Monday, July 25, 2011

Gathering Moss

I've been asked to participate in a "night of music, art, dance, poetry, media and more" as part of Hollow Earth Conspiracy.

Some friends from college and my theater days at Utah Valley University (formerly Utah Valley State College) have put together a project/organization to help support artistic expression and creativity.  They want me to read/perform, and I am quite excited at the prospect of reading some poetry in front of a live audience.  I am beginning to put a set list together, but I would like to hear from you.

If you were going to be in the audience, what poems of mine would you like to hear me read?

I have been told I will have two 15 minute sets, and I think I am going to split them up by theme.  One being from my manuscript based upon the Telemachy, and the other on poems by Working in the Birdhouse or other poems like the book.  Why not any from my Town for the Trees?  Wrong crowd.  I have a real strong feeling I should read "Contemplating Diego Rivera's Dream of a Sunday Afternoon in Alameda Park" because I want to try and show how creativity and art begets creativity and art, that all artistic expression is essentially the same, no matter the medium or genre.

* * *

School is drawing nearer.  I am going to start working on all of my paperwork and lesson plans on the 1st of August.  I should be able to handle about two hours a day to get everything done in the couple of weeks before I have to be back at the school.  My biggest issue is trying to determine whether my honors English class should have its own content curriculum or the same curriculum as my other English classes but more in depth and a broader reach.  Any thoughts?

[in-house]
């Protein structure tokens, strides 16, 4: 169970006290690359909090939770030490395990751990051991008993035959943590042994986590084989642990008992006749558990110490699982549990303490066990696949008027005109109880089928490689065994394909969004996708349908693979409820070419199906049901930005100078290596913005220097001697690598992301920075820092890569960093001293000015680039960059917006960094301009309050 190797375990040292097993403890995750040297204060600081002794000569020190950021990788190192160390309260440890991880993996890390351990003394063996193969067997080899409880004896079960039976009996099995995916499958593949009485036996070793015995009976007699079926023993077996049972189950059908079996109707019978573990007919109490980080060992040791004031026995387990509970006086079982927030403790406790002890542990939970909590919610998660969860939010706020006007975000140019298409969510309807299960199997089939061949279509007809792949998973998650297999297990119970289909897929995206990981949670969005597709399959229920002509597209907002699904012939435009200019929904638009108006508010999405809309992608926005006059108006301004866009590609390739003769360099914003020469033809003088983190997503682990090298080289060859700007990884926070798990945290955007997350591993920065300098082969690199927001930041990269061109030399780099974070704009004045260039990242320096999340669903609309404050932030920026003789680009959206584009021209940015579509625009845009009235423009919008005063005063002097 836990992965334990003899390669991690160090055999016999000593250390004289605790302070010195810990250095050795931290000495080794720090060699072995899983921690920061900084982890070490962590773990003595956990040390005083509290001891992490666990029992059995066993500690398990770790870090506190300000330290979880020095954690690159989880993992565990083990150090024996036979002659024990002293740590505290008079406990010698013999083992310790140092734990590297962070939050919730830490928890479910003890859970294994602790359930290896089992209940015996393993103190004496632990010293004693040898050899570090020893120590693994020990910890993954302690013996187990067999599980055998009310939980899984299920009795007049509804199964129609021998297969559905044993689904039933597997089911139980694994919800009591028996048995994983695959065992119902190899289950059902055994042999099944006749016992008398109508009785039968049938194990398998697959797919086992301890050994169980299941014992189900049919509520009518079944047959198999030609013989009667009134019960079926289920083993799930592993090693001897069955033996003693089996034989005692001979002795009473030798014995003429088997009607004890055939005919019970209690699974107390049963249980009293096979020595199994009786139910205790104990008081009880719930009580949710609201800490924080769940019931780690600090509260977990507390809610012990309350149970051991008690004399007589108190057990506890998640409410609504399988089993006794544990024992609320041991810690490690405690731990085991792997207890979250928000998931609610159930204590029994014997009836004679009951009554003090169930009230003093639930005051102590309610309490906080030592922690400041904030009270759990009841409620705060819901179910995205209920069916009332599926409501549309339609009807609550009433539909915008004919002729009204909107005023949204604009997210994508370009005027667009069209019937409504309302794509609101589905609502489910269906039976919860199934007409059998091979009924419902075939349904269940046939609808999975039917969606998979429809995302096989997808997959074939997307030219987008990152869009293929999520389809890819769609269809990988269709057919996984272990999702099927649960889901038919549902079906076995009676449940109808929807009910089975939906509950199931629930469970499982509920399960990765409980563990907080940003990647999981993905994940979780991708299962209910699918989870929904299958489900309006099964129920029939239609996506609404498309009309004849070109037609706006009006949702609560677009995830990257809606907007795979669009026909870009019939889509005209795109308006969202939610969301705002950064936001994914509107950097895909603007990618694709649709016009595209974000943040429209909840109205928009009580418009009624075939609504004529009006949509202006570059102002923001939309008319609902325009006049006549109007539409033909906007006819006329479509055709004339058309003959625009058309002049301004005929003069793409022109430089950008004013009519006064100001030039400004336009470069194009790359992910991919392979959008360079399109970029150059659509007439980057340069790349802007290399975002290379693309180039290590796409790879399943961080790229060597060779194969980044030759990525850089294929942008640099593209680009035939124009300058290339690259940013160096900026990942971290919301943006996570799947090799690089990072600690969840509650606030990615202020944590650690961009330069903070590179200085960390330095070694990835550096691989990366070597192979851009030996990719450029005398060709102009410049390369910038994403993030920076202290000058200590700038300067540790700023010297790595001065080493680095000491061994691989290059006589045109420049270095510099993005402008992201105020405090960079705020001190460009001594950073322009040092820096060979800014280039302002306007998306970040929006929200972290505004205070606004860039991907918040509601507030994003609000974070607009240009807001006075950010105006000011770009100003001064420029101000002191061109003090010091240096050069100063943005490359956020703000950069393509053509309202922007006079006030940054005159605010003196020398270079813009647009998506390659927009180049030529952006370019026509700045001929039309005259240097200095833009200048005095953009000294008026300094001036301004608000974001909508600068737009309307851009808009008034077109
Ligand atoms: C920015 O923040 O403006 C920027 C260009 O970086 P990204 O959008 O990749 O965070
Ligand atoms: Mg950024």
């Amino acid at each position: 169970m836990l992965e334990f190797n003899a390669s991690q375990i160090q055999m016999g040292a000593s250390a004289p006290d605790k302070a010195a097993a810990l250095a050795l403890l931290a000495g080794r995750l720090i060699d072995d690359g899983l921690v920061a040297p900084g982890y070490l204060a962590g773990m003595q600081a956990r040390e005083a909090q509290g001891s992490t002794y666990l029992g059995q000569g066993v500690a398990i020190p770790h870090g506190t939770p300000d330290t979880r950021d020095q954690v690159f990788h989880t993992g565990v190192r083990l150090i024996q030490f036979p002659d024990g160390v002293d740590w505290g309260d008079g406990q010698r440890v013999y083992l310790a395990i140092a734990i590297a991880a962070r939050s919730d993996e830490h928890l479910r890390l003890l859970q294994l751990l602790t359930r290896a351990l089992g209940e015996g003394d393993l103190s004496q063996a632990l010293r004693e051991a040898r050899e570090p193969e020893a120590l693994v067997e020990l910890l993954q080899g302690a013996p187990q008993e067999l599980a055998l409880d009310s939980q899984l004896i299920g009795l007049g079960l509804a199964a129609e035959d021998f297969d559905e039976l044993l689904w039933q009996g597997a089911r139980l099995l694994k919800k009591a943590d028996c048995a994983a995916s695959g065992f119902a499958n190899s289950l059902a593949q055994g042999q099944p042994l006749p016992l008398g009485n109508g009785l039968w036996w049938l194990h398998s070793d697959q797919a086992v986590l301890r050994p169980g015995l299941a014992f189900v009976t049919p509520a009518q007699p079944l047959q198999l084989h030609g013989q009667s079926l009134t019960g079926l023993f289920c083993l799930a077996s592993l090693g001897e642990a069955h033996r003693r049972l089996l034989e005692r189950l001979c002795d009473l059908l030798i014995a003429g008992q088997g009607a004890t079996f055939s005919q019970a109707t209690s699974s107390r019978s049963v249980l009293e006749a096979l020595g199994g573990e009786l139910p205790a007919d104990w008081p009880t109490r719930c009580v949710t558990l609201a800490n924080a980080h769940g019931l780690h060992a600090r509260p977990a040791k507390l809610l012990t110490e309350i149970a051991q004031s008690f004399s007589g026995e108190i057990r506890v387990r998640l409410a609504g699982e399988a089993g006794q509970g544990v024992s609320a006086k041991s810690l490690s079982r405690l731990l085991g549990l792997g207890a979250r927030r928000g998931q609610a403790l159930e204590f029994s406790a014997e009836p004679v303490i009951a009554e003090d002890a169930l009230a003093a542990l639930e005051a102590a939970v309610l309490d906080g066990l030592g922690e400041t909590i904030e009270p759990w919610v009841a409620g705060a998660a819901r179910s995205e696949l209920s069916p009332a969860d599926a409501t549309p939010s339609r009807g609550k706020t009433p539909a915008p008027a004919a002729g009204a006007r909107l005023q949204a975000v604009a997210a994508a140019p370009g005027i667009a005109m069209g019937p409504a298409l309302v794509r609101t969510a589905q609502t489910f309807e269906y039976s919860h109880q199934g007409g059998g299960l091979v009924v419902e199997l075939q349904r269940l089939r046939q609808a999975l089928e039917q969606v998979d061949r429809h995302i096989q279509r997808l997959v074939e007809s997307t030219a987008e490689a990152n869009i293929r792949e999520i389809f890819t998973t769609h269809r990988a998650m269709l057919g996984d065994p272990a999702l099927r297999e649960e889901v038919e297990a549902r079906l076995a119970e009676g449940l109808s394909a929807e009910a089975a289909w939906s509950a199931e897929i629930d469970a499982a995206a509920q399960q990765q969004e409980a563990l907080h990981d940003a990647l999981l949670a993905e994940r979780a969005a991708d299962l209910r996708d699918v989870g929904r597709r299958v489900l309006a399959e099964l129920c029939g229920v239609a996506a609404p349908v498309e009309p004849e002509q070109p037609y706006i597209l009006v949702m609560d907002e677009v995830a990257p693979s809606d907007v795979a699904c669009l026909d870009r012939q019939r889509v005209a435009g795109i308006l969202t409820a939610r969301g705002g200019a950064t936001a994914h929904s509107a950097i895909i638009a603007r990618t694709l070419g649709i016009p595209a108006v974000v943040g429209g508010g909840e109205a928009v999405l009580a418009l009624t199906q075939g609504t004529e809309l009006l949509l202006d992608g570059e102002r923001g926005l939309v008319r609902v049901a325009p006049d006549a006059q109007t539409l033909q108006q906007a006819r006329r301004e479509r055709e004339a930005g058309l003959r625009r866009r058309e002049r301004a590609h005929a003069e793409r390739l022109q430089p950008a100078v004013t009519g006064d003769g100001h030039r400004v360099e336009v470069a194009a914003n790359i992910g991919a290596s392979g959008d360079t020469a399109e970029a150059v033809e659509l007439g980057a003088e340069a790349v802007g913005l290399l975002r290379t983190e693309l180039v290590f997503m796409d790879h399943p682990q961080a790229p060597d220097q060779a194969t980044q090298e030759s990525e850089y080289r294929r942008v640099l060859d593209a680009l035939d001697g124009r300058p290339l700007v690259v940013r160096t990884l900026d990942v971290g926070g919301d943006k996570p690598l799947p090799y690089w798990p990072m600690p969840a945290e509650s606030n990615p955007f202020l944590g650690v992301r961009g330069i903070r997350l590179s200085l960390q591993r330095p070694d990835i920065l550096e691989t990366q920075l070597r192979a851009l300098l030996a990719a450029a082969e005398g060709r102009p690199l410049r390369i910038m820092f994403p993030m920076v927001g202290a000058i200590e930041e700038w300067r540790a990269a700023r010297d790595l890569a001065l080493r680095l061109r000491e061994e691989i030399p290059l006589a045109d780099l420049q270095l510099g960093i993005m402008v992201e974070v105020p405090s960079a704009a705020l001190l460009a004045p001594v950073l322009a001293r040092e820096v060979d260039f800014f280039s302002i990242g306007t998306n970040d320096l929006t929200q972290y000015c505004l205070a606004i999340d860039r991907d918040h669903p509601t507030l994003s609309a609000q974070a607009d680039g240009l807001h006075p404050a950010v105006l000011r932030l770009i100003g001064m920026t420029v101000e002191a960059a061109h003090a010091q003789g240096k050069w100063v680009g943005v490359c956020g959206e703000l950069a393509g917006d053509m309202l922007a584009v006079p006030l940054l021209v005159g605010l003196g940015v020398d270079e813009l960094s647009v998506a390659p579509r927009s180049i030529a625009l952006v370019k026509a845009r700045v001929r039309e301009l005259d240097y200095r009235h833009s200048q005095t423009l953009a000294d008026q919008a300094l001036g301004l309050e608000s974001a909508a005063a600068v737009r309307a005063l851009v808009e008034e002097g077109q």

* * *

Contemplating Diego Rivera’s
Dream of a Sunday Afternoon in Alameda Park

It must have been something, to dream one’s self back into a boy,
to be in the wedding party for Death and her stern but oblivious groom,
each of you clutching a pale, boney hand, shaded by the wide brimmed feather hat
she wore—she smiling with two men in tow, of both present and past.

How else would an artist dream such a thing
except to bring along hot air balloons?  Laying in bed
you must have had more than the independence of the Mexican people
in mind.  You must have been thinking about freedom.
What it must be like to pause for a brief moment, only to be lost
within the anonymity of the crowd, each face a friend or demon from the past
who knew nothing of posing for a mural.

Not birds, but angels carry themselves down out of the trees.
Generalissimos all dress the part arguing the order of precedence
the grand parade through the city square to the high fountain,
while all the gringos and gringas turned away, not quite sure of themselves.

And because no dream is complete without a glimpse of mortality
you know you were thinking Death was as much your bride as Frida had been
so many years ago, and her appearance, standing behind you, giving you away
was maybe saying something about transition, about Death
having been your mistress far too long.

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